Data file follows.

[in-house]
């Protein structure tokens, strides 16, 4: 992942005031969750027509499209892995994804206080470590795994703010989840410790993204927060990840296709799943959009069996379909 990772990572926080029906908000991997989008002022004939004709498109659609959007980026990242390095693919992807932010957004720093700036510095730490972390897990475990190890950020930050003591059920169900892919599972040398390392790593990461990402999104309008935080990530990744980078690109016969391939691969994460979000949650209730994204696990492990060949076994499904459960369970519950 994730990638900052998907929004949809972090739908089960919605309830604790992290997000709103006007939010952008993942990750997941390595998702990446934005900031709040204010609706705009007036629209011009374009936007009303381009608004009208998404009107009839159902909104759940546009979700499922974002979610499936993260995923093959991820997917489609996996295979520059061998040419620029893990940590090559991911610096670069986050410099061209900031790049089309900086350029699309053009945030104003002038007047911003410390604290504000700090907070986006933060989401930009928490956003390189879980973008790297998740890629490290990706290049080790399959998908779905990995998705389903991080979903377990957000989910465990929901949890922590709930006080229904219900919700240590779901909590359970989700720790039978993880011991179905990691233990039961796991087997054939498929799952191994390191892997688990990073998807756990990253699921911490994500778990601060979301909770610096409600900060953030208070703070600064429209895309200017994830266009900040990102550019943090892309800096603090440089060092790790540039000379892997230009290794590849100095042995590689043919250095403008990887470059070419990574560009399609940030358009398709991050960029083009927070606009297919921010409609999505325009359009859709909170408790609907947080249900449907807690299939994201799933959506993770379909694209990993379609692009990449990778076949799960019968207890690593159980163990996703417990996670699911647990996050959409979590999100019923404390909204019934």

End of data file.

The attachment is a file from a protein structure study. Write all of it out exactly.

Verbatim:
[in-house]
């Protein structure tokens, strides 16, 4: 992942005031969750027509499209892995994804206080470590795994703010989840410790993204927060990840296709799943959009069996379909 990772990572926080029906908000991997989008002022004939004709498109659609959007980026990242390095693919992807932010957004720093700036510095730490972390897990475990190890950020930050003591059920169900892919599972040398390392790593990461990402999104309008935080990530990744980078690109016969391939691969994460979000949650209730994204696990492990060949076994499904459960369970519950 994730990638900052998907929004949809972090739908089960919605309830604790992290997000709103006007939010952008993942990750997941390595998702990446934005900031709040204010609706705009007036629209011009374009936007009303381009608004009208998404009107009839159902909104759940546009979700499922974002979610499936993260995923093959991820997917489609996996295979520059061998040419620029893990940590090559991911610096670069986050410099061209900031790049089309900086350029699309053009945030104003002038007047911003410390604290504000700090907070986006933060989401930009928490956003390189879980973008790297998740890629490290990706290049080790399959998908779905990995998705389903991080979903377990957000989910465990929901949890922590709930006080229904219900919700240590779901909590359970989700720790039978993880011991179905990691233990039961796991087997054939498929799952191994390191892997688990990073998807756990990253699921911490994500778990601060979301909770610096409600900060953030208070703070600064429209895309200017994830266009900040990102550019943090892309800096603090440089060092790790540039000379892997230009290794590849100095042995590689043919250095403008990887470059070419990574560009399609940030358009398709991050960029083009927070606009297919921010409609999505325009359009859709909170408790609907947080249900449907807690299939994201799933959506993770379909694209990993379609692009990449990778076949799960019968207890690593159980163990996703417990996670699911647990996050959409979590999100019923404390909204019934």